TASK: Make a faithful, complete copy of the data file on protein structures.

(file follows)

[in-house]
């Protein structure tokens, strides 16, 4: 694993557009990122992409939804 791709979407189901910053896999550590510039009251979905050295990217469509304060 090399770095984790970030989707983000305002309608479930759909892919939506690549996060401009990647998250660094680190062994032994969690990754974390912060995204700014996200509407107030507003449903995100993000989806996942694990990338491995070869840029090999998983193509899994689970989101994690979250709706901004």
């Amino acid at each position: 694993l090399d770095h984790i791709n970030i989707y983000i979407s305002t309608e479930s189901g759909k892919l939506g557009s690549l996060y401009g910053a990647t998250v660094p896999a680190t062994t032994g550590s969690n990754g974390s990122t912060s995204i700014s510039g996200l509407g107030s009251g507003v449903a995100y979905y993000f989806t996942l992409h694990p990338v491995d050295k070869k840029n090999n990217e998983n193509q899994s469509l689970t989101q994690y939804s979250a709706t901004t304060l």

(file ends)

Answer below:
[in-house]
């Protein structure tokens, strides 16, 4: 694993557009990122992409939804 791709979407189901910053896999550590510039009251979905050295990217469509304060 090399770095984790970030989707983000305002309608479930759909892919939506690549996060401009990647998250660094680190062994032994969690990754974390912060995204700014996200509407107030507003449903995100993000989806996942694990990338491995070869840029090999998983193509899994689970989101994690979250709706901004």
């Amino acid at each position: 694993l090399d770095h984790i791709n970030i989707y983000i979407s305002t309608e479930s189901g759909k892919l939506g557009s690549l996060y401009g910053a990647t998250v660094p896999a680190t062994t032994g550590s969690n990754g974390s990122t912060s995204i700014s510039g996200l509407g107030s009251g507003v449903a995100y979905y993000f989806t996942l992409h694990p990338v491995d050295k070869k840029n090999n990217e998983n193509q899994s469509l689970t989101q994690y939804s979250a709706t901004t304060l």